Sustainability initiatives are getting leaner and more technology-focused.
Organizations can apply the same continuous-improvement strategies that have cut waste and improved quality for decades on plant floors to build a sustainability culture, said Evan Van Hook, Honeywell’s chief sustainability officer.
Van Hook discussed his company’s approach to sustainability during the 2023 Honeywell Users Group in Orlando, Florida.
Honeywell’s efforts have led to significant sustainability wins since 2010, including 6,300 projects yielding total annualized savings of $110 million. Honeywell also has reduced its carbon intensity by more than 90% since 2004, the year the company launched its sustainability program. While some companies may see sustainability initiatives as a burden, Van Hook noted that they have real business benefits. As an example, Honeywell has seen a 70% energy-efficiency improvement over the past two decades.
The company’s largest projects have involved more than 1,900 lighting upgrades, compressed-air and gas and leak management upgrades, the implementation of variable frequency drives, HVAC modifications and control-system upgrades and replacements.
Van Hook explained how Honeywell continues to set ambitious targets using continuous improvement as its foundation. The company applies its lean-manufacturing program to generate transformative results in sustainability.
“What we did is we built sustainability directly into our core lean-based central processes we call the Honeywell Operating System, which is based on a lot of activities like finding ways to improve things, whether it’s in quality, delivery, inventory or sustainability,” Van Hook said.
It begins with cross-functional collaboration, including lean brainstorming sessions called kaizen events, with the facilities teams to identify which project to fund, Van Hook said. The company has committed to spending $50 million a year on sustainability projects, he added. The process is backed by data, using advanced technologies, such as Rebellion hyperspectral imaging, to view and analyze fugitive emissions sources.
Technology plays a crucial role in sustainability initiatives because organizations can’t improve what they can’t measure. At Honeywell, technology provides visibility into the sources of emissions at its 900 facilities around the world.
“With Honeywell’s and others’ technologies, we can tell you exactly how much every one of our 900 facilities globally emits,” Van Hook said. “And we can tell you from where those emissions come. Is it natural gas? Is it process? Is it electricity? You have to start with that because that tells you where your real targets are.”
In fact, industry has seen a major shift from process-oriented approaches to addressing sustainability to technology-focused initiatives. Van Hook pointed to results from Honeywell’s Environmental Sustainability Index for the first quarter of 2023.
While process and behavior solutions still dominate, the survey of about 750 chief sustainability officers showed that organizations are increasingly balancing that approach with technology solutions. They’re also showing increased optimism that they will meet their sustainability targets over the next 12 months and in the long term.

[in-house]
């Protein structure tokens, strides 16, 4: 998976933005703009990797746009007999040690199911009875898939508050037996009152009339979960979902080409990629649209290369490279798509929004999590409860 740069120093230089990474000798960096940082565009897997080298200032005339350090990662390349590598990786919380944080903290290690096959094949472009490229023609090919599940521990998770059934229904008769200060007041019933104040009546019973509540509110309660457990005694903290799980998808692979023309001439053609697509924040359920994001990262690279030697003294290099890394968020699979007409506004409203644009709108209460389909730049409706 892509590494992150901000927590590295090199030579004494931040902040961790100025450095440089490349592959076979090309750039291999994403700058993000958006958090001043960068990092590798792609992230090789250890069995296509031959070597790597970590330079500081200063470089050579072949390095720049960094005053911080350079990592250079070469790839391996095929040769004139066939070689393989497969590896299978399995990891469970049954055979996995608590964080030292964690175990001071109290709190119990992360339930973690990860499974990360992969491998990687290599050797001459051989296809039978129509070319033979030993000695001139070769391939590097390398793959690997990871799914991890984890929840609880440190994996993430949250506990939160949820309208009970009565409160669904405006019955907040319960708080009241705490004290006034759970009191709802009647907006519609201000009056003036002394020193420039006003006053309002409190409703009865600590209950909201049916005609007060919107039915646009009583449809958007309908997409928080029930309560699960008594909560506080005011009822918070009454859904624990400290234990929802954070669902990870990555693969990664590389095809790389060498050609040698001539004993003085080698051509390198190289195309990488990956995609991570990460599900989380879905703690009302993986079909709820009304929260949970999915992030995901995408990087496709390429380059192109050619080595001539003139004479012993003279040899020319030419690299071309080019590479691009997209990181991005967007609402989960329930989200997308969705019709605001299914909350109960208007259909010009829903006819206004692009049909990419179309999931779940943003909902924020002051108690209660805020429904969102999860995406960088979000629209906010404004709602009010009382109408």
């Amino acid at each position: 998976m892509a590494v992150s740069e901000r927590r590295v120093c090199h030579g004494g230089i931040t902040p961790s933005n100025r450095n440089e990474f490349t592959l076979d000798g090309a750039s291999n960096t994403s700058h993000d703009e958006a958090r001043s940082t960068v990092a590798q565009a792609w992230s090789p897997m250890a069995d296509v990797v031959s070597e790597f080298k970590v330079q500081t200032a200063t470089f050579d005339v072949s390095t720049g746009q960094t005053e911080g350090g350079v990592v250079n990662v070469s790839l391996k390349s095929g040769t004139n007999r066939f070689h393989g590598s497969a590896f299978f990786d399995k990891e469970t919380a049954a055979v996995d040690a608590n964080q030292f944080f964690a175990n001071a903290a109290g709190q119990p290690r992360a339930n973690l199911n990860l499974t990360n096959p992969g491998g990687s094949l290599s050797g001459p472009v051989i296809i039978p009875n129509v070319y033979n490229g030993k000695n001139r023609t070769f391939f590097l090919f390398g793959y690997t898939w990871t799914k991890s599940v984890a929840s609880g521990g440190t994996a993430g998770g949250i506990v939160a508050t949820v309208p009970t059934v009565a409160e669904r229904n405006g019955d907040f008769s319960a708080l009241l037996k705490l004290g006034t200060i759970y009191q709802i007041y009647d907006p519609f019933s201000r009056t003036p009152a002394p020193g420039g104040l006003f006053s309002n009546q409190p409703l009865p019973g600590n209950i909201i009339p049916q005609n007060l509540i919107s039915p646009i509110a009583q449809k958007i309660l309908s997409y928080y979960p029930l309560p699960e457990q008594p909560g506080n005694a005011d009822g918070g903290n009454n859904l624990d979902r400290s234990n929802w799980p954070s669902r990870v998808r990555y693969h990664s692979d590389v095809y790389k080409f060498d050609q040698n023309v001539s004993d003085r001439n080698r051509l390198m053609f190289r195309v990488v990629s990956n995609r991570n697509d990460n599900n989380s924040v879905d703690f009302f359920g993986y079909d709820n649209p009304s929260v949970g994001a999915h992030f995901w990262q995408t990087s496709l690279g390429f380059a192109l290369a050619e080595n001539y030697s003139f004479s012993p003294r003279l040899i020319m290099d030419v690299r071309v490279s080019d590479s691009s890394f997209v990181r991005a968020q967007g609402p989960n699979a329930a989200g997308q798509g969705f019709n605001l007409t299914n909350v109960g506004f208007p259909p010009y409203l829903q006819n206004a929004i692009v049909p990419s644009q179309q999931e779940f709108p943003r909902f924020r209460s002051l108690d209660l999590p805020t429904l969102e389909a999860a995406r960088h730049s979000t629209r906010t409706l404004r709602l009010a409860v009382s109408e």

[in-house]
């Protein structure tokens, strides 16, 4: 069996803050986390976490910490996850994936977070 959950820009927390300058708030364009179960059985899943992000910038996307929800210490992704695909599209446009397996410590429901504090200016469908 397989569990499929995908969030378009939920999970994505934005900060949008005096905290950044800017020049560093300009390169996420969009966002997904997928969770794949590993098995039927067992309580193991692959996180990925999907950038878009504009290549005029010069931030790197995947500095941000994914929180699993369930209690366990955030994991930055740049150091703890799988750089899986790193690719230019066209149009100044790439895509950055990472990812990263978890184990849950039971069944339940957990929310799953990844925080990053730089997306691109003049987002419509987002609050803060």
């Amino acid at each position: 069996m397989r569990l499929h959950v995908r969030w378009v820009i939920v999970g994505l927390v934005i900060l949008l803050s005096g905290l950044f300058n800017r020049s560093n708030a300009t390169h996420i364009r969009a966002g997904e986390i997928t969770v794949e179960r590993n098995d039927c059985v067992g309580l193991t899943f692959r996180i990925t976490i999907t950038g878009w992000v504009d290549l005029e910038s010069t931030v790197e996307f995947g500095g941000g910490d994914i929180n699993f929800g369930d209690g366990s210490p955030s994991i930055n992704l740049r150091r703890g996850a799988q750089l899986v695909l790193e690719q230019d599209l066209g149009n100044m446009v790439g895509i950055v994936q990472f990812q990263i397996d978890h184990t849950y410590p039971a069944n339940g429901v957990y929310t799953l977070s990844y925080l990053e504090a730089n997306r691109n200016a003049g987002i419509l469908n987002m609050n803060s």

Van Hook also discussed the company’s efforts around emissions-reporting transparency. Honeywell publicly reports its greenhouse gas emissions through the Carbon Disclosure Project (CDP) global reporting index. Since 2011, Honeywell has used a third party to verify its emissions-reporting figures. Establishing reporting credibility is critical considering the potential social impact of the company’s short- and long-term goals.
By 2024, Honeywell is aiming to cut scope 1 and 2 emissions intensity by another 10% from 2018 levels, deploy at least 10 renewable energy projects and achieve the ISO 50001 energy-management standard at 10 sites.
In the long term, Honeywell has committed to being carbon neutral in scope 1 and 2 emissions by 2035, 15 years ahead of the Paris Agreement to reach net zero by 2050. The company is looking to cut its U.S. scope 1 and 2 emissions in half by 2030.
In addition, Honeywell has been approved by the Science-Based Target Initiative (SBTi) to address its Scope 3 emissions. SBTi is a nongovernmental organization that sets targets consistent with the Paris Agreement. SBTi extends to scopes 1, 2 and 3. Honeywell is the largest manufacturing company that has an approved SBTi target, Van Hook said.
“We were pretty scared going into it because it’s a big challenge; they are very strict, but we went in there with very good data and got the approval very quickly,” he said.
One of the ways Honeywell expects to meet Scope 3 targets is by helping its customers cut emissions. He pointed to products, such as the company’s Solstice refrigerants technology, which is designed to help customers lower their carbon footprints and improve energy efficiency. That one product has kept about 300 million metric tons of carbon dioxide out of the atmosphere, he said. About 60% of Honeywell’s research-and-development investments are going toward environmental and social improvement products.
“Our customers wanted them; we devote our R&D to that; we make things that make our customers happy; and meanwhile, because they’re using products that emit less, our Scope 3 emissions go down,” Van Hook said.